As it is, I’m muscular not skeletal thin and I prefer to have muscle.

This summer I will be posting here photos of meals and recipes that readers can try at home.

It’s Greenmarket season–my favorite time of year.

I will also be posting lists of exercise motivation tips and other fitspo as it’s called for fitness inspiration.

Drinking Plenty of Water

I’m on a big kick now to get people to drink plenty of water.

Divide your weight in half to get the number of ounces of water to drink each day.

I’m as guilty as anyone of resisting drinking water.

If you don’t drink enough water you could wind up needing to go to the ER for hydration via an IV drip.

Without enough water you could get so fatigued that you can’t get out of bed.

If drinking water doesn’t appeal to you, try using a bigger glass and filling it halfway so you’re not overwhelmed. Or use only a 10-ounce glass and fill it all the way.

I’ve ordered one of the Ellen DeGeneres Joy mugs to use throughout the day to drink water.

Drinking water flushes out toxins. Drinking water gives you clearer skin. Drinking water keep you hydrated. Thus drinking water helps you maintain your energy level.

What’s not to love about drinking water?

A Practical Guide to Health IMHO

Before you listen to me feel free to consult an M.D. or other professional.

I just wanted to write on the weekends about fitness and nutrition again. Like anything I tend to draw from my own experience because I want to uplift and inspire others.

Making positive changes is possible at any time along the road in your recovery and your life. A lot of time making a drastic wholesale change isn’t warranted unless you’ve gotten to the point of being in dire straits with your health.

I wanted to give some hope to readers and talk about what I think makes sense.

A bone density test revealed that I don’t have osteoporosis. This amazes me because I don’t consume 2,000 mg of calcium per day. It totally mystified me. Yet I think it’s proof that everything in moderation is really the way to go.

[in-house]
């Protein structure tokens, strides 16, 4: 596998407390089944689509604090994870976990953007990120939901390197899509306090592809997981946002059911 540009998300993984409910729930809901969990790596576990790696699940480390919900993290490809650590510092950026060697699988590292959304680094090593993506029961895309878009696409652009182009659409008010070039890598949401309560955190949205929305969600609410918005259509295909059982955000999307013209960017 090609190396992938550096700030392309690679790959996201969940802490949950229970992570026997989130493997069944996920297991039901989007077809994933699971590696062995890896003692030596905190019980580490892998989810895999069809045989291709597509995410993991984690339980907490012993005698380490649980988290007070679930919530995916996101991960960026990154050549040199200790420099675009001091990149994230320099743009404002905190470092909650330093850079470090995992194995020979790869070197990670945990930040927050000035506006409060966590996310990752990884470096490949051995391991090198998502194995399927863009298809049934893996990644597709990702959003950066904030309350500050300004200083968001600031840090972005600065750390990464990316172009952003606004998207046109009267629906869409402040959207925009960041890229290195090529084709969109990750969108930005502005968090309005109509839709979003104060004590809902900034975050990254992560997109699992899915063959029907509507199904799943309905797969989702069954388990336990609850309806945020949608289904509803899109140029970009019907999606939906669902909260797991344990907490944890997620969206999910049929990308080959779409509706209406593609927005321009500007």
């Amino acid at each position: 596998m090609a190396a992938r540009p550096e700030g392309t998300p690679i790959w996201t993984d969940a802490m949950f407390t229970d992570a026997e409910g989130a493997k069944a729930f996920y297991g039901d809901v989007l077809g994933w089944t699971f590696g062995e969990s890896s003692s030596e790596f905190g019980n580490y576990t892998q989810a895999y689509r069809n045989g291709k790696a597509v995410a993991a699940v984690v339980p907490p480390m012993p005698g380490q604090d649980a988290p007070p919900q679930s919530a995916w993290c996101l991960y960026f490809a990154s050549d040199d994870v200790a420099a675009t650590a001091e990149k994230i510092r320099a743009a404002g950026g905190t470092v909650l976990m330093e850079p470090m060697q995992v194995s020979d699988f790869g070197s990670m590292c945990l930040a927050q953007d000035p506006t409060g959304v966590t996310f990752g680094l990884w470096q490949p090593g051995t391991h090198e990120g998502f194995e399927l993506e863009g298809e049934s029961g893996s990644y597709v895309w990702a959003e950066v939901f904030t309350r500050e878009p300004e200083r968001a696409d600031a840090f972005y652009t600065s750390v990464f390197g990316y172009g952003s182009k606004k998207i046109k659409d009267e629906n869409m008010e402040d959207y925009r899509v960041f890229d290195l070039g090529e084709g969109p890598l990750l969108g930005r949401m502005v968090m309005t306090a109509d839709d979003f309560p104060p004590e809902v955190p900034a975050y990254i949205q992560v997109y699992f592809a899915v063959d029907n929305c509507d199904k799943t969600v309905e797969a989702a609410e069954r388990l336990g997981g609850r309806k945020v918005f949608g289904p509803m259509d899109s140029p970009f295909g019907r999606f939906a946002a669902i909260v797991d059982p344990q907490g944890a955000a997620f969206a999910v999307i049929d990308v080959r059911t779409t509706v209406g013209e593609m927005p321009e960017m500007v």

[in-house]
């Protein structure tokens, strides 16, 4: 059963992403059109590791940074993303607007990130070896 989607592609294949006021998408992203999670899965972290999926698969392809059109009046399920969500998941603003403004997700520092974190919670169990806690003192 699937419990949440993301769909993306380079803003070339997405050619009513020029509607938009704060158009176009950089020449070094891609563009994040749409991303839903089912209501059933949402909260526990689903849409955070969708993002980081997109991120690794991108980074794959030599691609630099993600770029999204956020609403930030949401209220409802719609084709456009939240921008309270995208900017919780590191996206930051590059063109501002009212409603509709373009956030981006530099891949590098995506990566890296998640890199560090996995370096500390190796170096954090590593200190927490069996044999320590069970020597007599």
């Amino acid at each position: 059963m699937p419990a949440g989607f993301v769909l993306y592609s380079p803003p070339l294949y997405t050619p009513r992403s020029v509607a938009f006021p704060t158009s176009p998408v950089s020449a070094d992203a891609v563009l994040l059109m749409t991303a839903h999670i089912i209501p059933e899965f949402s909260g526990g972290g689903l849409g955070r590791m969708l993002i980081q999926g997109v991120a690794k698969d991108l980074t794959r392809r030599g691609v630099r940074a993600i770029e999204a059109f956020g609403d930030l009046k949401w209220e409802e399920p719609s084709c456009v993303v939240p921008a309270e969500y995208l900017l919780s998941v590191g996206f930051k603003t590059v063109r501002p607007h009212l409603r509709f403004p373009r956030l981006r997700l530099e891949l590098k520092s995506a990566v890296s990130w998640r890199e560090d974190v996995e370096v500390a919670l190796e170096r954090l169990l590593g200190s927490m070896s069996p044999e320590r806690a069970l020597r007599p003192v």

The older you get strength training becomes more important. I dead lift 175 pounds now because I do 3 sets of 10 reps. With lower reps I can dead lift 180 pounds or more.

I have no scientific proof that strength training can give you strong bones. I should Google this before I go off leaping into telling readers things about building better bones.

Yet I thought I’d talk about this to demystify all the hype and hoopla about what a person is supposed to do to be healthy. Expert advice aside I think a healthy dose of common sense is warranted.

My calcium intake consists of 3 sticks of string cheese a day (different kinds) for 600 mg. calcium – plus 1 cup reduced-fat chocolate milk (300 mg calcium) – plus 8 oz of skim milk with cereal in the morning (100 mg calcium) – plus whatever I get from dark green leafy vegetables or broccoli or another source.

I found out that Buitoni wild mushroom agnolotti (a kind of pasta) has 150 mg of calcium per package.

This all adds up to about 1,000 to 1,200 mg calcium per day. Plus I take a 2,0000 IU Vitamin D3 gel cap in the morning. If memory serves Vitamin D increases calcium absorption.

To prove a point I can prove without Googling because it makes sense to me: cutting out all dairy from your diet doesn’t make sense.

The anti-psychiatry crowd will recommend not consuming dairy. The health faddists will recommend not consuming dairy. At all.

Yes I’m living proof that there’s a happy medium. See this Mediterranean Food Pyramid for the details:

mediterranen_pyramid

You can have eggs, cheese, and yogurt on this beautiful “diet” which isn’t actually a diet just a sensible and healthy and yes delicious eating plan.

I really don’t eat white food like potatoes, french fries, regular pasta, and white rice. Nor do I eat a lot of whole grains either as a rule though you’re supposed to. Nixing refined grains is a must so I don’t have any of this kind either. High-fiber whole grain cereal in the morning is more my style.

The Mediterranean Diet has been written about in books since 1993 and this “diet” has been around forever as practiced by Italians in Italy and in other Mediterranean countries.

Really now. I don’t even think you need to exercise 5 times a week for an hour a day. Like some experts insist you need to do.

Tamara Allmen M.D. (certified menopause doctor and author of Menopause Confidential) and Lindsey Vonn (Olympic gold-medalist skier) and Miriam Nelson (Strong Women,  Strong Bones founder) all recommend strength training 2X per week and mixing in bouts of cardio.

That’s all folks.

The cardio can be spinning or Zumba or the treadmill or walking at a brisk pace or any kind of aerobic exercise you want to do for cardiovascular fitness. For maximum benefit to your bones and your body and your mental conditioning I recommend lifting weights as your primary exercise routine.

I’ll end here by also recommending the Mediterranean Diet as a good eating plan to follow 80 percent of the time. Striving to consistently eat healthfully 80 percent of the time sounds right to me.